CIEH warns of moves to relax standards for contaminated land remediation

Defra’s new screening levels represent higher levels of risk than those which local authorities currently use as guidelines, says CIEH

July 24th 2014

The Chartered Institute of Environmental Health (CIEH) has issued a position statement which expresses its concerns over the use of Category 4 Screening Levels (C4SLs) for contaminated land. CIEH says that the purpose of the levels, according to Defra’s pronouncements on the subject earlier this year, was to help local authorities with the identification of contaminated land under the Part 2A regime. However, it is now clear, says CIEH, that they are intended for use in the redevelopment of contaminated sites.

CIEH Principal Policy Officer Howard Price said that the difference is significant. “Instead of merely providing a step in a process of investigation,” he said, “the new contaminant soil concentrations tell developers how far, in Defra’s opinion, they need to remediate sites to make them suitable for use.” He pointed out that remediation is a matter for the local planning authority, not Defra, and gave a warning that local planning authorities are facing pressure to relax standards.

Local authorities currently use Generic Assessment Criteria (GAC) and Soil Guideline Values (SGVs) to assess the risk to human health posed by contaminated land. The GAC have been developed by CIEH in collaboration with Land Quality Management Ltd (LQM) and the two organisations held a workshop in Nottingham recently to update the GAC to reflect changes in health criteria values – see Brownfield Briefing for a report on the workshop.

CIEH and LQM intend to replace the GAC and soil guideline values with new “suitable for use levels” (S4ULs) for use in the planning system. The S4ULs cover 85 substances and have been developed for standard land uses as defined by CLEA (Contaminated Land Exposure Assessment) and two open space scenarios as defined by Defra. However, Defra’s new screening levels are more flexible than the new S4ULs proposed by CIEH and LQM, and Howard Price said that the levels represent higher levels of risk than those which local authorities currently use as guidelines: “In the case of at least one widespread contaminant,” he said, “ten times as much. That is just not acceptable.”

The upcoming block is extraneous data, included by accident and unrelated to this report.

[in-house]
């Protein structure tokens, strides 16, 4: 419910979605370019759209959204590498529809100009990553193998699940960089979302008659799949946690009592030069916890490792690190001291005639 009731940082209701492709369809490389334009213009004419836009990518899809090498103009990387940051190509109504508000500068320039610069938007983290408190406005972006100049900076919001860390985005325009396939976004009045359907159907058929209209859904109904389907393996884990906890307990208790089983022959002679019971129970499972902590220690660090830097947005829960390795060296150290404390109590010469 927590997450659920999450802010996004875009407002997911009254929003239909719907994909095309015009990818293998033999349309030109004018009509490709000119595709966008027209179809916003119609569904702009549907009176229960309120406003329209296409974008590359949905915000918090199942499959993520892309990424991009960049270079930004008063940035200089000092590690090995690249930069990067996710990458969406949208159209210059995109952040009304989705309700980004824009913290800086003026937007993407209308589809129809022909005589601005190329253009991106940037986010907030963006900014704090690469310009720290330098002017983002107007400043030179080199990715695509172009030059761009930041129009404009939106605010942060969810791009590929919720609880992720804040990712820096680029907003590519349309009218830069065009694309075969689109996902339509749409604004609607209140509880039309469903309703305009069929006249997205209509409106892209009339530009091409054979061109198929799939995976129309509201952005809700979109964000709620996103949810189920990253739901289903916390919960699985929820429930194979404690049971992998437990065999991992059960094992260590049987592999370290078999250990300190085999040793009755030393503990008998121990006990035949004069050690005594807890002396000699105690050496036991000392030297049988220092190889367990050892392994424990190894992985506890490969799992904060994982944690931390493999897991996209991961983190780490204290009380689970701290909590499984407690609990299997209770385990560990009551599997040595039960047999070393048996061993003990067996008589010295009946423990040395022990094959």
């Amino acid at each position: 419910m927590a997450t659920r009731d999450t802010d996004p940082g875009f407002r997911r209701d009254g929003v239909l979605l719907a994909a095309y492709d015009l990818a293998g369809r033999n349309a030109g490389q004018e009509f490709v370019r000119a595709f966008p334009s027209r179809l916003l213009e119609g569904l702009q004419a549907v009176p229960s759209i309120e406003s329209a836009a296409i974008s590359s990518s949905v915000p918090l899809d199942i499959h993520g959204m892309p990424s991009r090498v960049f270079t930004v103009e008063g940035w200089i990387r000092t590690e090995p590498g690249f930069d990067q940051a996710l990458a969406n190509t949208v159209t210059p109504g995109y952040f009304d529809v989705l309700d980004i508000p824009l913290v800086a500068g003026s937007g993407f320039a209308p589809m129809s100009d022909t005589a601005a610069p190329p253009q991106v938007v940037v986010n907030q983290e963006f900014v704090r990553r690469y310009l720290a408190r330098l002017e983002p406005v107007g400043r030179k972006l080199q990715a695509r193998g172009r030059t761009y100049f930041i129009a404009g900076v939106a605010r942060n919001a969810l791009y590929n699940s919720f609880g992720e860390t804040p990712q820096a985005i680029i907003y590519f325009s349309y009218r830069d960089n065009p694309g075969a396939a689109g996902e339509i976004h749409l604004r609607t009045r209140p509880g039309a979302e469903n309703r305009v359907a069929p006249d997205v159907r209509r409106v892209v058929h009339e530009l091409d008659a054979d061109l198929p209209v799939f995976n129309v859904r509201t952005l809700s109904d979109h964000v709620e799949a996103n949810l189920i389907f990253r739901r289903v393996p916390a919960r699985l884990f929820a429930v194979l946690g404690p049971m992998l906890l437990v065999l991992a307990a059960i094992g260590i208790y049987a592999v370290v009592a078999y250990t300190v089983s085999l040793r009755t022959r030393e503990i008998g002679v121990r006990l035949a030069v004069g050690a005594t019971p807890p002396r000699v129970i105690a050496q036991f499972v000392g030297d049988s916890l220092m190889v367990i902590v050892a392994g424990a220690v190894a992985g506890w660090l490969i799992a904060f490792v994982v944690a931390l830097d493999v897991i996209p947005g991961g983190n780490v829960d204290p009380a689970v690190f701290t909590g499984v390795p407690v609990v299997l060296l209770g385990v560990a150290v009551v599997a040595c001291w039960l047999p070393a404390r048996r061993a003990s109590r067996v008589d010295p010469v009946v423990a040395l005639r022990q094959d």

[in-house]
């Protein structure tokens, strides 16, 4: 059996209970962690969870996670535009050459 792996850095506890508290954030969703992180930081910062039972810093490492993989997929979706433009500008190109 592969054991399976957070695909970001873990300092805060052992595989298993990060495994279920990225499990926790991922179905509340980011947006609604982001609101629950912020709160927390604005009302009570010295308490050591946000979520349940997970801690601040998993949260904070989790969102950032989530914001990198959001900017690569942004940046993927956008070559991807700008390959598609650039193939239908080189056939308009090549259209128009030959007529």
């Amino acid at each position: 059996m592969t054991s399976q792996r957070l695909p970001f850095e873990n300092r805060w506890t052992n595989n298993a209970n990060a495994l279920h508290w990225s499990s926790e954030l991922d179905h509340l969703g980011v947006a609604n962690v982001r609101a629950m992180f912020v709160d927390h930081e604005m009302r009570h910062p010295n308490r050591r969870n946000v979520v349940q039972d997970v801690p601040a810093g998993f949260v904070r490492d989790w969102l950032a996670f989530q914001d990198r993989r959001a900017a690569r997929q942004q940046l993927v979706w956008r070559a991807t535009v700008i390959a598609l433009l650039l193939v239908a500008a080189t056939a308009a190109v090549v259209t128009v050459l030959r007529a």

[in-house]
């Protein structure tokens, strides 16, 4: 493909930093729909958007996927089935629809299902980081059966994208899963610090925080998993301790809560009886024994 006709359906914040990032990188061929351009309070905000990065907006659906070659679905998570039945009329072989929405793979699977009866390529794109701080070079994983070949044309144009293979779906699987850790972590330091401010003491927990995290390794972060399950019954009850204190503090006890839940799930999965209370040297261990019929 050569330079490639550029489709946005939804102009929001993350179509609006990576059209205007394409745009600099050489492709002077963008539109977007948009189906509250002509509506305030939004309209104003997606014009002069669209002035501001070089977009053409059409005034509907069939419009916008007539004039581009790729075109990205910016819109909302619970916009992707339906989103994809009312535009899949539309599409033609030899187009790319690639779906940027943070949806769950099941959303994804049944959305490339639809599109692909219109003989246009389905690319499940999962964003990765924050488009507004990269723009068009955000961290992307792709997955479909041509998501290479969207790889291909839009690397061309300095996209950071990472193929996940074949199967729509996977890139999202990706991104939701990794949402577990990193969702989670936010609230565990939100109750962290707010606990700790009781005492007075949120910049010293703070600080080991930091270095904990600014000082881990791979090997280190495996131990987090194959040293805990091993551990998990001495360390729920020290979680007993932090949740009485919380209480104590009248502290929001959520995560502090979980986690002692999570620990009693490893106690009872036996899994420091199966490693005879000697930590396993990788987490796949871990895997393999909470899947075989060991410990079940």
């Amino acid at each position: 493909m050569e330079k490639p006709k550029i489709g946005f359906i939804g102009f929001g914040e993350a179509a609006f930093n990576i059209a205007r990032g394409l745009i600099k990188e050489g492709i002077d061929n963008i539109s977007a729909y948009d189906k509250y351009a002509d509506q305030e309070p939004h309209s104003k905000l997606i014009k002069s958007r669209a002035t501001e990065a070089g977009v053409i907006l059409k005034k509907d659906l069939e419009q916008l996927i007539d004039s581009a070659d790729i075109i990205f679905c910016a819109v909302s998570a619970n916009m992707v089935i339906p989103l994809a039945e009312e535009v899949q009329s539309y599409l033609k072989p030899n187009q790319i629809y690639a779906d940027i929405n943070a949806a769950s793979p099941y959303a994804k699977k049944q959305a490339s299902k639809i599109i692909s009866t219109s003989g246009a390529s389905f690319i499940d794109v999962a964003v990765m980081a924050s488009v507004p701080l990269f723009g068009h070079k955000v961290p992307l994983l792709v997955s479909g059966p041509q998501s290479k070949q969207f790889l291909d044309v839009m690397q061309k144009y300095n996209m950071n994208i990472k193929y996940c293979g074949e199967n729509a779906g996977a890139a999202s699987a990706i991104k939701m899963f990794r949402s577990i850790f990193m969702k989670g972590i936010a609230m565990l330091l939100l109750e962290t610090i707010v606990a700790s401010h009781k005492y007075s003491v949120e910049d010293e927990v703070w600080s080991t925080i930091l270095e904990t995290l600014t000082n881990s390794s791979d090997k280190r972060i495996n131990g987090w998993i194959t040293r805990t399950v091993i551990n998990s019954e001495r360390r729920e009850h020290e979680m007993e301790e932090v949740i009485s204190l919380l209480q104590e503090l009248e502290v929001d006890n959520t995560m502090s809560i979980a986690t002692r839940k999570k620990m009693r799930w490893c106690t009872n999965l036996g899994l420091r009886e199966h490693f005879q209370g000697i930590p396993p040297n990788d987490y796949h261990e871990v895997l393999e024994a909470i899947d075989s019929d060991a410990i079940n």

The CIEH said that underlying Defra’s recommendations is the promise made three years ago to support the Government’s growth agenda by removing excessive cost burdens on the house building sector to the tune of up to £132 million per annum – see our news item “Defra publishes report – Reforming Environmental Guidance”. Short-term savings are being sought at the expense of long-term risks, said Howard Price, and CIEH is calling on its members, their planning colleagues and responsible developers to maintain standards for the sake of public health.

The CIEH position statement is available as a PDF from the CIEH website at www.cieh.org/WorkArea/showcontent.aspx?id=53476 and for further information see the CIEH website at “Standards of protection for housing on contaminated land at risk”.

Notes

1. The Chartered Institute of Environmental Health (CIEH) is the professional voice for environmental health representing over 10,000 members working in the public, private and non-profit sectors. It is a leading provider of regulated qualifications in health and safety, food safety, environmental management, fire safety and first aid and operates in over 50 countries.

2. For news of the “suitable for use levels” proposed by CIEH and Land Quality Management Ltd, see the Land Quality Management website.

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